(Text From Blue Legacy's Expedition: Blue Planet)

In July, Expedition Blue Planet explored the headwaters of the Colorado River to investigate how this mighty river is overallocated from the moment its waters touch the ground up in the Rocky Mountains, where the Continental Divide rises like a spine and demarcates the Mississippi watershed that lies to the East from the Colorado watershed that falls to the West.

Today we find that this iconic river still means life for the 20 million people who live in its basin — just as it did for the Native Americans, just as it did for the settlers who drove West and claimed it as their own. But the truth is, the minute it touches the ground, we've allocated every drop and too often we're not even judicious in how we use it.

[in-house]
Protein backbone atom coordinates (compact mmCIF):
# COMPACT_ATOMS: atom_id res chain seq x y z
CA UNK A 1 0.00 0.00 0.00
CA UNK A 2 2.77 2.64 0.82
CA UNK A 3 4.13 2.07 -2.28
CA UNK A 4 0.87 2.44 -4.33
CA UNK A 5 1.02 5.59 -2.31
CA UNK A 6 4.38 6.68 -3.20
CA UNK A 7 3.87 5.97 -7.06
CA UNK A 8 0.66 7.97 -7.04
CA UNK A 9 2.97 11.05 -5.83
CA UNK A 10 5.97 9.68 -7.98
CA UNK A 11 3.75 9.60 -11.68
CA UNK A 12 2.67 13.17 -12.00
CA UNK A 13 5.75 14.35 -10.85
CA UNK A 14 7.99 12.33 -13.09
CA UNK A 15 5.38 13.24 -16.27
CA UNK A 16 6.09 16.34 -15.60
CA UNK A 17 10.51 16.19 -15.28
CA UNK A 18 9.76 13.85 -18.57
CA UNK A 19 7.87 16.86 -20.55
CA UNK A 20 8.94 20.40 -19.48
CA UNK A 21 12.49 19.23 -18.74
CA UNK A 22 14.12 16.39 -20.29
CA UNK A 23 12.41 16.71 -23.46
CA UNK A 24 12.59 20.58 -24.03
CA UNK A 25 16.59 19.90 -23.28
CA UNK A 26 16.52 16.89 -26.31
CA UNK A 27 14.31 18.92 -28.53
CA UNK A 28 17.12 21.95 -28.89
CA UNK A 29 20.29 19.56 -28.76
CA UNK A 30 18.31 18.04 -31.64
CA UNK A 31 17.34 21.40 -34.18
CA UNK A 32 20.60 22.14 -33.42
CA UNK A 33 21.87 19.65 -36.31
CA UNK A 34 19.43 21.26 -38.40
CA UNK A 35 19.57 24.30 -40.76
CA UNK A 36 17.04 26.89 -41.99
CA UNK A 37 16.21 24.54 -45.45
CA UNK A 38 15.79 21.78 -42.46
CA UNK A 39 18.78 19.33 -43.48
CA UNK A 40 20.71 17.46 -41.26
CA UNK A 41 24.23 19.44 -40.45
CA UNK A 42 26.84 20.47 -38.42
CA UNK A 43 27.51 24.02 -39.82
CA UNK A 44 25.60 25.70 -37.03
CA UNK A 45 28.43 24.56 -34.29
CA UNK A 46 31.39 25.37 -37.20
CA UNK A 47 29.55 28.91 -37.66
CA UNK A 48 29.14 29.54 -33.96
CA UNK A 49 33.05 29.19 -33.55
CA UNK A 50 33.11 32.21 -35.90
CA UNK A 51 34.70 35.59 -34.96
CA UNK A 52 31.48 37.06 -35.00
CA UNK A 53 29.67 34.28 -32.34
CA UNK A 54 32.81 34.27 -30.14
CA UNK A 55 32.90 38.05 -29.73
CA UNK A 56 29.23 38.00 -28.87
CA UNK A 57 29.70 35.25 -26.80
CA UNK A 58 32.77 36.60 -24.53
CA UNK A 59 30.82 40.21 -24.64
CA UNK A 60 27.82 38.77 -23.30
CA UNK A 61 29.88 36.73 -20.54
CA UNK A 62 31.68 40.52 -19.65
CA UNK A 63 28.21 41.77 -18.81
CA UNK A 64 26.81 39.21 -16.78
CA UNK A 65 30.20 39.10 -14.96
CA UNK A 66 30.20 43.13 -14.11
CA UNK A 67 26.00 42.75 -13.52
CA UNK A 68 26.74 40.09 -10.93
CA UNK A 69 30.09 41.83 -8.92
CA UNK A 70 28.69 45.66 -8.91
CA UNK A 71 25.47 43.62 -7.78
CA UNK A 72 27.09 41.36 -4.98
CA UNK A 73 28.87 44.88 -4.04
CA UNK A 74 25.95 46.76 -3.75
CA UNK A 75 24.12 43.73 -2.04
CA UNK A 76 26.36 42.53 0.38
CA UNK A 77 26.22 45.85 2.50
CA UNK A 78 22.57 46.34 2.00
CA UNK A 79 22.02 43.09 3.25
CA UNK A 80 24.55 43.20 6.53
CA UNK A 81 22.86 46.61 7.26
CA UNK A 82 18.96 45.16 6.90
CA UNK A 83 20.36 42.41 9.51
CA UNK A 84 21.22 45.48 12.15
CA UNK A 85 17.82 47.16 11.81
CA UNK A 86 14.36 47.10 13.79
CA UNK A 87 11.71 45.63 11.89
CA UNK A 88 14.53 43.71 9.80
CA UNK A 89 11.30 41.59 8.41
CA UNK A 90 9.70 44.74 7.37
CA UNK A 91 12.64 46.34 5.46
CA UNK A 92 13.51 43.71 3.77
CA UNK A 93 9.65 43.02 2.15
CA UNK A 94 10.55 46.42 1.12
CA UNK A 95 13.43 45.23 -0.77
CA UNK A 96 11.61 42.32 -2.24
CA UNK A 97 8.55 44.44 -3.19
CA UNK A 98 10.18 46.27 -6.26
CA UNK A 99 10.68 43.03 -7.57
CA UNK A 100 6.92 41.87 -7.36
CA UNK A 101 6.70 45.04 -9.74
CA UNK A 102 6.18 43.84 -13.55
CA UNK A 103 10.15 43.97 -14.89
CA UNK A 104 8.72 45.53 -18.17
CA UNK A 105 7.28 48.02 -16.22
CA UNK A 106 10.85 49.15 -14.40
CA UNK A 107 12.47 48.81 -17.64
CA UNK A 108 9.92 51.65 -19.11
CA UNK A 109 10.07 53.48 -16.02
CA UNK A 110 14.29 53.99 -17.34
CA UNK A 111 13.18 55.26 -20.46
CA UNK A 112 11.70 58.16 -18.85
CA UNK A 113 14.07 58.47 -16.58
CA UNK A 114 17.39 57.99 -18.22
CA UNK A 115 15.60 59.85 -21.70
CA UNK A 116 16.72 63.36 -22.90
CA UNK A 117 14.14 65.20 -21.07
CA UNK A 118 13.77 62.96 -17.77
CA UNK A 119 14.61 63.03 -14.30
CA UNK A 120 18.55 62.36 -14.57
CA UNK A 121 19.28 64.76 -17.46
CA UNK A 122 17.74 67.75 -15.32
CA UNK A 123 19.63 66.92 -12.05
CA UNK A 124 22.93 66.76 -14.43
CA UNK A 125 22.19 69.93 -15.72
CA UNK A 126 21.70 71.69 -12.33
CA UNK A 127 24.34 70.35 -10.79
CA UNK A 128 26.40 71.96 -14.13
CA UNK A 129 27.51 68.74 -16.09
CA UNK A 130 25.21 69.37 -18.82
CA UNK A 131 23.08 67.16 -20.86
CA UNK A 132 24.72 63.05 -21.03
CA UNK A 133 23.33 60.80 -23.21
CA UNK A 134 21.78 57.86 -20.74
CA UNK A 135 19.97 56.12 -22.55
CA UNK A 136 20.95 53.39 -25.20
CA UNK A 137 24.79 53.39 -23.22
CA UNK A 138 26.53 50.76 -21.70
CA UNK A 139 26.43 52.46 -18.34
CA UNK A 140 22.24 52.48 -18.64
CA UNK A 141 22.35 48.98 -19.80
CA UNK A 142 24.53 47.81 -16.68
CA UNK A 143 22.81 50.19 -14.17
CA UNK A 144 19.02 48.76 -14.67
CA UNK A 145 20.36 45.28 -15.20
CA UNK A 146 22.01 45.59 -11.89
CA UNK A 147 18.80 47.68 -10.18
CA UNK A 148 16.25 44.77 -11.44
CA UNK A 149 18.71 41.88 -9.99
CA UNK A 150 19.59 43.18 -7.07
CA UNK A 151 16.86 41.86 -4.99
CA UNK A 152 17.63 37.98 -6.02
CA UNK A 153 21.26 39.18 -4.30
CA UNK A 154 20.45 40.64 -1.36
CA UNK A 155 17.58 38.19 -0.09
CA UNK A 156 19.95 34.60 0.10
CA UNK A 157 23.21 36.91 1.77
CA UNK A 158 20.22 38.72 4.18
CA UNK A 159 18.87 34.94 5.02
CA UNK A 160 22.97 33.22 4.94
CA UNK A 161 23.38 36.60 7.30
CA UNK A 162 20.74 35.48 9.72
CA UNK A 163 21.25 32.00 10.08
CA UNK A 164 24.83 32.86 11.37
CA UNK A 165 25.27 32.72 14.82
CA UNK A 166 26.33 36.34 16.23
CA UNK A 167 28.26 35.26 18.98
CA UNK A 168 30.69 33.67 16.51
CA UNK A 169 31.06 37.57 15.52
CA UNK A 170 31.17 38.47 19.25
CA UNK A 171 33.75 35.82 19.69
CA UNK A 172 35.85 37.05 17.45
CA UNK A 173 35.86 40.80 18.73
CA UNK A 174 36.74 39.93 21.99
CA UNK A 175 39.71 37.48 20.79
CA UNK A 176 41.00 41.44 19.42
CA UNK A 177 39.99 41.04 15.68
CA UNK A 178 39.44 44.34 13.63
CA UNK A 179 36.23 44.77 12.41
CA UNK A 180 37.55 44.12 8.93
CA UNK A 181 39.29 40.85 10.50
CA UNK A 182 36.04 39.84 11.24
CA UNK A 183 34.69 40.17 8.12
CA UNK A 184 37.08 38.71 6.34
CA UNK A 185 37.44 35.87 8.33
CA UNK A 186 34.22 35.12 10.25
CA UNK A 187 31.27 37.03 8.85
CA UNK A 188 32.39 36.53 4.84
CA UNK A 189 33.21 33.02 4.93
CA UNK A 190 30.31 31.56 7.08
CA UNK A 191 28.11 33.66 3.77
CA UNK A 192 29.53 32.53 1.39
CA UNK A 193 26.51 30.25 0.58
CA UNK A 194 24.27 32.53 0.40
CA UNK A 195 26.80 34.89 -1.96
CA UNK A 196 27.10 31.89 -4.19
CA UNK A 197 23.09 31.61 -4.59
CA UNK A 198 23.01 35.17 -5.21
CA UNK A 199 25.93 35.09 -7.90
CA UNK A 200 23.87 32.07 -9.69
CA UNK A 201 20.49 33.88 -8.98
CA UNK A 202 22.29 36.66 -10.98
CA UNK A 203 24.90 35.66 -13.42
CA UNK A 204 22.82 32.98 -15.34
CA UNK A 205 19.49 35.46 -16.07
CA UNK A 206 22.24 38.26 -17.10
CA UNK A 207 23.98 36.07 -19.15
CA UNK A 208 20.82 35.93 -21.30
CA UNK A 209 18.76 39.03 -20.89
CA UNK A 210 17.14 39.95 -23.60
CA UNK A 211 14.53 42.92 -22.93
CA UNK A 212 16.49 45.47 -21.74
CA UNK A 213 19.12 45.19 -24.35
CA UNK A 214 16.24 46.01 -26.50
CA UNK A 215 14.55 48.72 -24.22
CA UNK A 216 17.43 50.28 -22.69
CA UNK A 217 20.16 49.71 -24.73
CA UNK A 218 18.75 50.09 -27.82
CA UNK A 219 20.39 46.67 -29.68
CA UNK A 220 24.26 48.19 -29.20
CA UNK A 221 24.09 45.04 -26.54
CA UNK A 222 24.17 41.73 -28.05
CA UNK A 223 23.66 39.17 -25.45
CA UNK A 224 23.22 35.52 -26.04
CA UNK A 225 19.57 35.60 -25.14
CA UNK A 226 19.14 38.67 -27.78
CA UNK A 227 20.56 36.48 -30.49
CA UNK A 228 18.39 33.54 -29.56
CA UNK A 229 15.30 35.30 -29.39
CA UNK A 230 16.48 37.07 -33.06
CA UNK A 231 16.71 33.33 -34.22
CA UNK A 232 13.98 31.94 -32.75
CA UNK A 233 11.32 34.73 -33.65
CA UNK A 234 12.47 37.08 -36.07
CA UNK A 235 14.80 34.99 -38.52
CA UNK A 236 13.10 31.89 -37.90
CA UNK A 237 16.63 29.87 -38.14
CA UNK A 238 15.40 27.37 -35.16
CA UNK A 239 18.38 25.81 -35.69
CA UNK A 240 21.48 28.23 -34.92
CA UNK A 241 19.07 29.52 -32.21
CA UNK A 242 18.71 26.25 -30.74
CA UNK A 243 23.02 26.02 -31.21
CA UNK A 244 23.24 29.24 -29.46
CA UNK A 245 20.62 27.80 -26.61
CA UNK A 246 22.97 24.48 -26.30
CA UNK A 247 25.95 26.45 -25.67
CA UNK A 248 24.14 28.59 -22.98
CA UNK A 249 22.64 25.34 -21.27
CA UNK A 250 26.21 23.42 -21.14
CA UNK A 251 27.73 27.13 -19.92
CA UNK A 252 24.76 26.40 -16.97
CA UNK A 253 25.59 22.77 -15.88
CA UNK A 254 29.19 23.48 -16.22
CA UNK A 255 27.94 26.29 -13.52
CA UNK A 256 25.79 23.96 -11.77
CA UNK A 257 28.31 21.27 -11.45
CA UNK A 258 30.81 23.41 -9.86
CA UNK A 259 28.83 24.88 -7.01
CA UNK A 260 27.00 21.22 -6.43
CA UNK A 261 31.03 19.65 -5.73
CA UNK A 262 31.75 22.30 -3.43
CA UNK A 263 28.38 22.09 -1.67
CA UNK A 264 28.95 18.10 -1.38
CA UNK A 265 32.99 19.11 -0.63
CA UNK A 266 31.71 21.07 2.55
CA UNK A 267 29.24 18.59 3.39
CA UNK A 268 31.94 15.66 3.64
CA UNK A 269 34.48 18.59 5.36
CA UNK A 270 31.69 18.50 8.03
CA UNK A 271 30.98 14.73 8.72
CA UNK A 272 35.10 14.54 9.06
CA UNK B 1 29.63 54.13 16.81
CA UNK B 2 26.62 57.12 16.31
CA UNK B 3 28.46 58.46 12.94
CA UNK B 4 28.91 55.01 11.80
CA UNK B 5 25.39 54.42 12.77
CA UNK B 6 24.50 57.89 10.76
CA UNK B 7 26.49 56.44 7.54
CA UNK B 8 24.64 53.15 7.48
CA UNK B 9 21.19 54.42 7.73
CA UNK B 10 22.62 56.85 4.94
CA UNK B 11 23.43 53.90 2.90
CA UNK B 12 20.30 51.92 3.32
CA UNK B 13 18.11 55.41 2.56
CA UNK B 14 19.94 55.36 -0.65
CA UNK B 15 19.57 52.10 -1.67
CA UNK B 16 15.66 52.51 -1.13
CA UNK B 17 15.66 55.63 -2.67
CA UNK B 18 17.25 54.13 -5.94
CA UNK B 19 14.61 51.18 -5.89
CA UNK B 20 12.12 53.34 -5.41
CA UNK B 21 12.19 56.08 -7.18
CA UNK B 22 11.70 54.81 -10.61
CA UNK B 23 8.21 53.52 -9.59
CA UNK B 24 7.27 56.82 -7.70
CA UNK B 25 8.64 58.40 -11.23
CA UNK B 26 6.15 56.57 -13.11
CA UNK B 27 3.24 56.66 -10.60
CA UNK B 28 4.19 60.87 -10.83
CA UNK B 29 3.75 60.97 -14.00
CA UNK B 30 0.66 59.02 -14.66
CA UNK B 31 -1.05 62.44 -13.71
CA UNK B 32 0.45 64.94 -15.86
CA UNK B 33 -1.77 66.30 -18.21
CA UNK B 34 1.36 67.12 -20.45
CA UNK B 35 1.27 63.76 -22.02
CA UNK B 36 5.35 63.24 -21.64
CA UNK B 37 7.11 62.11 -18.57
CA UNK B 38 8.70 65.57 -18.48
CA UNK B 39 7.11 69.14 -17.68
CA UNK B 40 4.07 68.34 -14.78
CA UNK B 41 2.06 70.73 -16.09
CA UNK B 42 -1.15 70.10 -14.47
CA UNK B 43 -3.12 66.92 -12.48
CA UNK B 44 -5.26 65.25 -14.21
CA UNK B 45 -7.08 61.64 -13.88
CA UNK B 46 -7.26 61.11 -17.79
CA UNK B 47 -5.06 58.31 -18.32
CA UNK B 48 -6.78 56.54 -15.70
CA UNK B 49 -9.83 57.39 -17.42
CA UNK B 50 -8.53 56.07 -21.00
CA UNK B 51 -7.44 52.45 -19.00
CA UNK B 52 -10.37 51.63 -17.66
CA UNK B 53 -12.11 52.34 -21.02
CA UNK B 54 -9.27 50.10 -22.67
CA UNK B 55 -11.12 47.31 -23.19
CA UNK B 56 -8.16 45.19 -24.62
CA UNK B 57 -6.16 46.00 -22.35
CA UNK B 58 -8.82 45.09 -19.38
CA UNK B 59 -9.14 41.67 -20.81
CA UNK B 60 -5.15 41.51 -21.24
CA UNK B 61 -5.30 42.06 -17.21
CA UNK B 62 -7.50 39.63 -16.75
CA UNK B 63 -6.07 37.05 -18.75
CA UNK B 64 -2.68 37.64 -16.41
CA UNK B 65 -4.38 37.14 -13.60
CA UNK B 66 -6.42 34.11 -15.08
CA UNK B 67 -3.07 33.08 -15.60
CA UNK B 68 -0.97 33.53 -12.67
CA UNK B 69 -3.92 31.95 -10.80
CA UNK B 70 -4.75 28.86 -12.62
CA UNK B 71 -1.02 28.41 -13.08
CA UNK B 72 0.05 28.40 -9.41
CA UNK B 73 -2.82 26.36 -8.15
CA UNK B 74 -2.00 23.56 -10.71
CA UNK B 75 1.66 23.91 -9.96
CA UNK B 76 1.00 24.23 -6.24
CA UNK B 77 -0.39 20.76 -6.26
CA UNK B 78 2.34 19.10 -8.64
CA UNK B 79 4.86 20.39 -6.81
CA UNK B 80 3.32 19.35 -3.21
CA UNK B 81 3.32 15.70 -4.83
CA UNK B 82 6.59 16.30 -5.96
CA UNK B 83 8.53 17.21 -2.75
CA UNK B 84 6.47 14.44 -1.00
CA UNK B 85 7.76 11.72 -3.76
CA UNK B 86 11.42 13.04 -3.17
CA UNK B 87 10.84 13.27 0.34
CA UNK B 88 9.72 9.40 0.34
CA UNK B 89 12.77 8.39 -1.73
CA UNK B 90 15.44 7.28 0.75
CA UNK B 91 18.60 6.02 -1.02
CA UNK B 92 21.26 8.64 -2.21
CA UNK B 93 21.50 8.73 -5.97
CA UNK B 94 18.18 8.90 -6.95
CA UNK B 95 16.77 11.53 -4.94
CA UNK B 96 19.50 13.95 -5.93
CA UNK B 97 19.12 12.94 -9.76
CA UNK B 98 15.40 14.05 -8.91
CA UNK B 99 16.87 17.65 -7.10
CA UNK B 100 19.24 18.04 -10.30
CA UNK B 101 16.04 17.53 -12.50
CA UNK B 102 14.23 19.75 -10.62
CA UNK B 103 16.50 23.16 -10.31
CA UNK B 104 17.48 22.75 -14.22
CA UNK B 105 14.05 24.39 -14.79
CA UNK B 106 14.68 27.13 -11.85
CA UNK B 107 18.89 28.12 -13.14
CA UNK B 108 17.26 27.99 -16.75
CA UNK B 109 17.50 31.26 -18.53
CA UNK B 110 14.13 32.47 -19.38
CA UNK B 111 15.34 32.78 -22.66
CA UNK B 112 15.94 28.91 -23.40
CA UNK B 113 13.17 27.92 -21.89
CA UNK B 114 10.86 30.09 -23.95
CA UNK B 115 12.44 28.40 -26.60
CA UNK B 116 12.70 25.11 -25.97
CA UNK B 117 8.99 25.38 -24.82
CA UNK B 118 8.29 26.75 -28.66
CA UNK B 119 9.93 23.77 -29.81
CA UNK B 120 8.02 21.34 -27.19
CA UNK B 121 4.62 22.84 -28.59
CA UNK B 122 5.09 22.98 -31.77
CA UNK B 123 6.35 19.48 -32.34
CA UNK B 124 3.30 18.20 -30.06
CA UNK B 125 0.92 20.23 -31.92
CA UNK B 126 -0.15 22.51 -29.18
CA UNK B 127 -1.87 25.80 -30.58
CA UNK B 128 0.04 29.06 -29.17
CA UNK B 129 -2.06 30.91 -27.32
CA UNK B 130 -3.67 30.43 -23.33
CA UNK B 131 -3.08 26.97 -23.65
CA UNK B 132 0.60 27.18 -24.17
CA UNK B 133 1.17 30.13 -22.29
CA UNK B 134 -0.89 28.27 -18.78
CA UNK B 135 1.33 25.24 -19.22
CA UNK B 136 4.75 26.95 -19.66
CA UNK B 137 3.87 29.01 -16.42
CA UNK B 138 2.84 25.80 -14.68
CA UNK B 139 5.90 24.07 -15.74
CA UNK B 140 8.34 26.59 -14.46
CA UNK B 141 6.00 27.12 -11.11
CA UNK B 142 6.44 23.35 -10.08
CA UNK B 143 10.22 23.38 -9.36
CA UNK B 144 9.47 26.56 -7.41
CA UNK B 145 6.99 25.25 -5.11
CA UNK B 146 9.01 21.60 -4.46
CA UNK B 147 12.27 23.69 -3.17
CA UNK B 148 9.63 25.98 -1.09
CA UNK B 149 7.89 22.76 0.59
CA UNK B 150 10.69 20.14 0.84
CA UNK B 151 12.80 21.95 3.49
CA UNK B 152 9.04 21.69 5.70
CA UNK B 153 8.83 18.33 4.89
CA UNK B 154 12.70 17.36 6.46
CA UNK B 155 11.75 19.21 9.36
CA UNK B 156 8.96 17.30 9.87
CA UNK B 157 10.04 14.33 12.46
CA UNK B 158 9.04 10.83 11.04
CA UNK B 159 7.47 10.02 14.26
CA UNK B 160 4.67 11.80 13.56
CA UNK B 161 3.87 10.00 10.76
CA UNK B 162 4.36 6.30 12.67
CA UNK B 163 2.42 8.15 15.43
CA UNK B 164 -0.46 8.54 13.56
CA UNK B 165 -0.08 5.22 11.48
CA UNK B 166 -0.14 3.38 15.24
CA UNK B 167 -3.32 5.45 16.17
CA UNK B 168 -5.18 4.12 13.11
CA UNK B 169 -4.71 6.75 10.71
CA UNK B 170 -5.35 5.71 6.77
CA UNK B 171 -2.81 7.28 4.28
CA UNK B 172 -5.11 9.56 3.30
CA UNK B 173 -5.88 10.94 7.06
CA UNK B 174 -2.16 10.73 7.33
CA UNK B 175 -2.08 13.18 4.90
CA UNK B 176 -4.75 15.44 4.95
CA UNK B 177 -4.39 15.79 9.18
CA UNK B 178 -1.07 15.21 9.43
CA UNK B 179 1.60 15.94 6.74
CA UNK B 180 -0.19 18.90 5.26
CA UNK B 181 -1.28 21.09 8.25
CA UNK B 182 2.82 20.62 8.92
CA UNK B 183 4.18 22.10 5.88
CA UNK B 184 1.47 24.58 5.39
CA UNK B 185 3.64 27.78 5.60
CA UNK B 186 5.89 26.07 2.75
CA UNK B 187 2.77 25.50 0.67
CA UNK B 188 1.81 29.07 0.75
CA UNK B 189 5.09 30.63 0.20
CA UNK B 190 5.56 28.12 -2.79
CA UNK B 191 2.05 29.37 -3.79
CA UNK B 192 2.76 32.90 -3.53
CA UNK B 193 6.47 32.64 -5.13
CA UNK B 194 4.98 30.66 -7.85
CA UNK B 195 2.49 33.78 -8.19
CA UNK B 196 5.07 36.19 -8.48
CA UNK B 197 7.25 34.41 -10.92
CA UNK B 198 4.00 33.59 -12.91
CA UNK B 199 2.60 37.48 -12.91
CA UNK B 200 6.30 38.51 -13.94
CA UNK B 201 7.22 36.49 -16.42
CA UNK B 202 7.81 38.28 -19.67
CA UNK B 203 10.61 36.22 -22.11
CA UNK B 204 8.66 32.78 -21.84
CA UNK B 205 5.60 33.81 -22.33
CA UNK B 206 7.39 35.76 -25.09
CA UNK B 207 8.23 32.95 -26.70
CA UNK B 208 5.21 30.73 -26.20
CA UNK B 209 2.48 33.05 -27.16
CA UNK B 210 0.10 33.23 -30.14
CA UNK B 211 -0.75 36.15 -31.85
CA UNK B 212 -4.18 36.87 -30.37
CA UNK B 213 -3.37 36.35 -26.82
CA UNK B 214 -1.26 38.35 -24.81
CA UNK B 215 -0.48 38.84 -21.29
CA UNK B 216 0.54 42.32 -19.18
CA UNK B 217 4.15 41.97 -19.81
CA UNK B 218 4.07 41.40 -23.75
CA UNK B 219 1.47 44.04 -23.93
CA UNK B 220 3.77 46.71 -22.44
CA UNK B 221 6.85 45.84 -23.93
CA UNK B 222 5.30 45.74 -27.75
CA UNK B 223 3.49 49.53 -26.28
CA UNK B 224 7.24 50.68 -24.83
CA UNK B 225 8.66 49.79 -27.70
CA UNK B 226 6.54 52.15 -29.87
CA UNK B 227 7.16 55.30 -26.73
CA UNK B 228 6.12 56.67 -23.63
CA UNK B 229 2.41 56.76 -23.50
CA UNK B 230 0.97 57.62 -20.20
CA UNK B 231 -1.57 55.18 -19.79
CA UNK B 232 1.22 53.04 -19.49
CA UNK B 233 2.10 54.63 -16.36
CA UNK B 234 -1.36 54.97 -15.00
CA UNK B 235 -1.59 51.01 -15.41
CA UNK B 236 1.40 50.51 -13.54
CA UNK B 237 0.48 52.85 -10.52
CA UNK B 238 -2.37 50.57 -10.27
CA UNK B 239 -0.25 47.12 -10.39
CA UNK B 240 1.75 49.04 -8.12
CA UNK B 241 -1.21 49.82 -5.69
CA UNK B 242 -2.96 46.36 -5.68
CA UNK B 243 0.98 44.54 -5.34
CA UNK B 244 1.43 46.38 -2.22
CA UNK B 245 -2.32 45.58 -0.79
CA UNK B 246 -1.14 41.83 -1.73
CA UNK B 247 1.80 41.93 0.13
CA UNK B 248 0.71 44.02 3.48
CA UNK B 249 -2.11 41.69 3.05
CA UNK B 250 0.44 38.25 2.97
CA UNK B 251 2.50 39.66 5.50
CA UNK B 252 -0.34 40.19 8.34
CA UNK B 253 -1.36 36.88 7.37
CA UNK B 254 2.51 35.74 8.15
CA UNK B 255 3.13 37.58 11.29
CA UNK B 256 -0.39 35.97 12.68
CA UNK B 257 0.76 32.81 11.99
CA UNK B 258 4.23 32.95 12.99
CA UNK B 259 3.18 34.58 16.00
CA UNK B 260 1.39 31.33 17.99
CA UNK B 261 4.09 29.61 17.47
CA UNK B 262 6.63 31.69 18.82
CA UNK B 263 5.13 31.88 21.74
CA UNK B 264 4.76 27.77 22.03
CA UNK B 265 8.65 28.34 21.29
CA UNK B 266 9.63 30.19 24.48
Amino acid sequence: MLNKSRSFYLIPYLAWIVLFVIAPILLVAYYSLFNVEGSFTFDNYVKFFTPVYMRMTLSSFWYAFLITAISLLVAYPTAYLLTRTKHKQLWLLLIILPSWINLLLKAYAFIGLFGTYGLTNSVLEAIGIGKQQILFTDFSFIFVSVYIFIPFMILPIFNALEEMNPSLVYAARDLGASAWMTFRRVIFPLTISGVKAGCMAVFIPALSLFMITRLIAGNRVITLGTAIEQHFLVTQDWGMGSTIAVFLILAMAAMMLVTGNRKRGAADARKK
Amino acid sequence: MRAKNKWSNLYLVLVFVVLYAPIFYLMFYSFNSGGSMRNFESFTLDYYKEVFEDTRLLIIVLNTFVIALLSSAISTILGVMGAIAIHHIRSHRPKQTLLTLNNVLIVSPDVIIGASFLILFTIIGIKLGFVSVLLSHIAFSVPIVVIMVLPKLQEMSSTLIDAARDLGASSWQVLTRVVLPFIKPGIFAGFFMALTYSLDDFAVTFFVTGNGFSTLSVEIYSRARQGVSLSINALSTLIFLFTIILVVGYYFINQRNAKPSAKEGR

In this short film, we speak to key voices in the headwaters region and chart the path of the river's flow to investigate water use and management issues in the American West. Here, it's all about what's downstream.

Alexandra Cousteau meets students
Blue Legacy logoLearn more

about the expedition

View photos    
     

More from the Colorado River Expedition:

Rafting the Colorado River's biggest water

About:

In July 2010, Alexandra Cousteau and her international Expedition Blue Planet team departed on a 14,500-mile journey across North America to investigate global water issues "in the backyard" of one of the world’s leading economies. Living, working and exploring water stories together, Alexandra and her team will use everything from the underwater gear invented by her grandfather to the latest in satellite technology and live social media to bring the thrill of adventure and the wonders of nature to audiences across the globe.

Expedition Blue Planet bus